A corporation is a legal business entity characterized as one having a registered agent and being authorized to transact business under its own name. Initially, most corporations were organized by charter. In many jurisdictions today, however, incorporation through registration is more common. All countries allow the formation of new companies through registered agents who are responsible for managing their corporate affairs and ensuring compliance with applicable laws.
There are two types of corporations: C and S corporations. A C corporation, which is most often known as a partnership, is considered a legal entity separate from its owners (itself). This means that the shareholders in a C corporation are not necessarily entitled to the profits earned by the partners. A C corporation may still manage its own affairs and may choose to make its own hire managers and officers, although it must do so under its own name.
A corporation is not itself a legal entity. A corporation becomes a legal entity when it has duly authorized officers and management to undertake certain activities for it. These officers and management officers file all the corporate documents necessary with the appropriate authorities and appoint their own attorney general. A corporation may create a standing committee, board of directors, and officers of each department responsible for particular areas of the business. A corporation also can establish subsidiaries with limited liability.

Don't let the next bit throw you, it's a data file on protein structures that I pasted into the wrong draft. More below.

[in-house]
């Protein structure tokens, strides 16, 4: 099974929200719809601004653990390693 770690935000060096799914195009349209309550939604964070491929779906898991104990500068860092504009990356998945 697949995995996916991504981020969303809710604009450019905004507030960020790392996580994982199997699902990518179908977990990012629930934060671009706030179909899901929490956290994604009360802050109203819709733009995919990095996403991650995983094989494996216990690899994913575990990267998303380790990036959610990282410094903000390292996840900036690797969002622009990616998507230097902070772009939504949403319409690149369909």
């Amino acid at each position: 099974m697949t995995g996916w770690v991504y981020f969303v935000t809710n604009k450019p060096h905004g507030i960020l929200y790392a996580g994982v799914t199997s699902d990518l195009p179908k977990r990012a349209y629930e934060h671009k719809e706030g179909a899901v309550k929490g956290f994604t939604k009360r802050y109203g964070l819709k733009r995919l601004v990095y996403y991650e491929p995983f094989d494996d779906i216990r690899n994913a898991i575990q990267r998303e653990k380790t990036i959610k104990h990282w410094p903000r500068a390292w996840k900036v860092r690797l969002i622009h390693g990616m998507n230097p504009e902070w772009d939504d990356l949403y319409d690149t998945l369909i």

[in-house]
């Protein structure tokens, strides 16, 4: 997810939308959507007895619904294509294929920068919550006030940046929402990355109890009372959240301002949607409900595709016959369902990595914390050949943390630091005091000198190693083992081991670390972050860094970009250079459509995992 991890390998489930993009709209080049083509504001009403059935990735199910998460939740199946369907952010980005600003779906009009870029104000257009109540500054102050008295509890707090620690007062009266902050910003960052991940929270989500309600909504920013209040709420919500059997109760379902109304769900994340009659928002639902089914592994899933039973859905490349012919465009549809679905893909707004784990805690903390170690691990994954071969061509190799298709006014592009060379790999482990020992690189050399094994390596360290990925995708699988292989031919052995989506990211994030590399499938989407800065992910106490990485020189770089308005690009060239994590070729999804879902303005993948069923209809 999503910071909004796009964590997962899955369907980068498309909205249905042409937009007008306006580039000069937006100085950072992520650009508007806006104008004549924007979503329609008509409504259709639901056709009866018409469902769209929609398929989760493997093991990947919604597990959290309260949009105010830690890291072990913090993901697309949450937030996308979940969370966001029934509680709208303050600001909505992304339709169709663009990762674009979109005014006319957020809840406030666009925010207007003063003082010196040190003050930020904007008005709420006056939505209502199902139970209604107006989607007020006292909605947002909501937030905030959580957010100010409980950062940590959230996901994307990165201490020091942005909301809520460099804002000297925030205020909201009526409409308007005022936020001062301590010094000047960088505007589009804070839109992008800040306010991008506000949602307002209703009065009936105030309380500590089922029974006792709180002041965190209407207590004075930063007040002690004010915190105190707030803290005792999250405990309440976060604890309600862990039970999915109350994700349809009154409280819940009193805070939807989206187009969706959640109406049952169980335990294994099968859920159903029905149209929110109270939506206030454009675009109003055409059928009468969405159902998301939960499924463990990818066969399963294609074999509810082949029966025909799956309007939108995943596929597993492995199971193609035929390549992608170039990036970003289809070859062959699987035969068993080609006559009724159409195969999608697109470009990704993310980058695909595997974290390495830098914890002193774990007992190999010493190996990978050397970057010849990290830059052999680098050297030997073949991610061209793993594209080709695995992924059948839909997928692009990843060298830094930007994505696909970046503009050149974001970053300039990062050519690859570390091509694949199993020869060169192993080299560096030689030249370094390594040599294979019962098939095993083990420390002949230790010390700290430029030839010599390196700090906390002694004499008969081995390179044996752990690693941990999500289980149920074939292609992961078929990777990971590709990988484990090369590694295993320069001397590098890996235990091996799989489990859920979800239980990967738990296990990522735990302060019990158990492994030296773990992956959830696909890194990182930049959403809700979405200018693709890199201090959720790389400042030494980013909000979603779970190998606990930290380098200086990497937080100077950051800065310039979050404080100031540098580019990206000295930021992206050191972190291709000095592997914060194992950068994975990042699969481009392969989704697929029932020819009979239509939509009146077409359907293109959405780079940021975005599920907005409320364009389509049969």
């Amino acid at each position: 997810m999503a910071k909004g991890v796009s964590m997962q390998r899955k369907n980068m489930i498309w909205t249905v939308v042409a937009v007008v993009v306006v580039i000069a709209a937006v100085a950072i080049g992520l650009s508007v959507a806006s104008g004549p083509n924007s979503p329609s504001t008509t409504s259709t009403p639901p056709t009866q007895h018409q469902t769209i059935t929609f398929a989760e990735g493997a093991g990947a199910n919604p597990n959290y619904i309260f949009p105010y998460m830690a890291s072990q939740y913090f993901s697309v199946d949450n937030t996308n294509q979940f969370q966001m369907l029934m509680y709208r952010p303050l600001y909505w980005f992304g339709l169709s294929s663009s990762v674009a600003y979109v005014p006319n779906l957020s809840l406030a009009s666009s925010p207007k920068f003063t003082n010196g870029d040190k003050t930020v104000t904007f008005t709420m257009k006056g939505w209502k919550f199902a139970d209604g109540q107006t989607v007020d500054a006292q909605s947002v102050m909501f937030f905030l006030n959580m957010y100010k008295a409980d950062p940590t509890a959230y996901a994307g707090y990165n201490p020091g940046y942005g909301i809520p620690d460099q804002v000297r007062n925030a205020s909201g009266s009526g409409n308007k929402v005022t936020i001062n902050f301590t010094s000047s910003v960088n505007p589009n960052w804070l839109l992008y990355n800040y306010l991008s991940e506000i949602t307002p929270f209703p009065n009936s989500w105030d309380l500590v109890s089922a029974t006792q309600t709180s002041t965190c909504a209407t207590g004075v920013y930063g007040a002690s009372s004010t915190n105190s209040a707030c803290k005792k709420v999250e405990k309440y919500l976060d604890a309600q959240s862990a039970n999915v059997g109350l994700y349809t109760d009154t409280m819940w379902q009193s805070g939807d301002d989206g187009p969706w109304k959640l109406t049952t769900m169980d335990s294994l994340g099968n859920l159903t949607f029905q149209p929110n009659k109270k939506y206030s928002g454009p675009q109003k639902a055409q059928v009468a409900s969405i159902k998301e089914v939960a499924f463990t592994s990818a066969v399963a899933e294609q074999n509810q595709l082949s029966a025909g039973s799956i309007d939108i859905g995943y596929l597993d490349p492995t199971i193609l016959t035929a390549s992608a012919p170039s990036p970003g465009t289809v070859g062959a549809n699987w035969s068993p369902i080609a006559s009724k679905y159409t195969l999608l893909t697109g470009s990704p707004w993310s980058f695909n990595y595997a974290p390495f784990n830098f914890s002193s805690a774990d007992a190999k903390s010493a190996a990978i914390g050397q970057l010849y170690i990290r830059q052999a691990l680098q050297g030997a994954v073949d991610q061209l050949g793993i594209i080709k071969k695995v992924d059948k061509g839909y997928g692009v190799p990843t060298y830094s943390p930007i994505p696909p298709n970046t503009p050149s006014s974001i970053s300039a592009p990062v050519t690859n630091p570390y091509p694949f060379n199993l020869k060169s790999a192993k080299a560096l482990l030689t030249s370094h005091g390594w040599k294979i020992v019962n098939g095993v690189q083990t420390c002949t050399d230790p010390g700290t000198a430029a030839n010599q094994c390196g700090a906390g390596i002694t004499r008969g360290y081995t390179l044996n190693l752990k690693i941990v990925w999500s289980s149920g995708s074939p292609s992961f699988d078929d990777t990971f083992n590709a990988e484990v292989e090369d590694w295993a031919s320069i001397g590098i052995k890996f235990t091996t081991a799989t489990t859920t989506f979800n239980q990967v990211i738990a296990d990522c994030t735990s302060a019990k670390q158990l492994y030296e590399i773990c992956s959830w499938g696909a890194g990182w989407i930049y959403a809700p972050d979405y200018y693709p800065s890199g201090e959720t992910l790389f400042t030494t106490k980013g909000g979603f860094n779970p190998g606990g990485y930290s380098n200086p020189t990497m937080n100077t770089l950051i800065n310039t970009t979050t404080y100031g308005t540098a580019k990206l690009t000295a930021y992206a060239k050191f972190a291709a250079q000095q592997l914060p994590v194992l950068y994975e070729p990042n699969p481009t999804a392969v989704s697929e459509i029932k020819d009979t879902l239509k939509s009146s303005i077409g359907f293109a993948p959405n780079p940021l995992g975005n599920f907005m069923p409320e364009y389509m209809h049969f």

The general aim of creating a corporation is to separate the ownership and management of the corporation’s resources from the owners. This ensures that the corporation will not be personally liable for the debts of its members. When the company has no direct or indirect shareholders, it will be viewed as a separate legal entity. For example, when a corporation creates an LLC or Limited Liability Company, it actually creates two separate legal entities.
Because corporations have different procedures for creating a standing committee, board of directors, and officers, they must select people whose performance of their duties will contribute to the welfare of the corporation and its invested assets. The officers of a corporation must be experienced in business, law, and commerce to perform the necessary tasks to affect the company’s assets. Therefore, a director or member of a corporation cannot be a personal liability for the company’s debts. A shareholder cannot be held personally liable for the debts of the corporation, unless he or she has a direct or indirect voting power or ownership.
As an asset owner, you can protect your small business assets by using a corporation. In addition, as an individual shareholder, you can help the development of the corporation by donating to it. By forming a corporation, you will have an opportunity to avoid the double taxation imposed by the IRS by getting double benefits. Moreover, as an entity, you will enjoy many advantages. A corporation is a great way to avoid double taxation.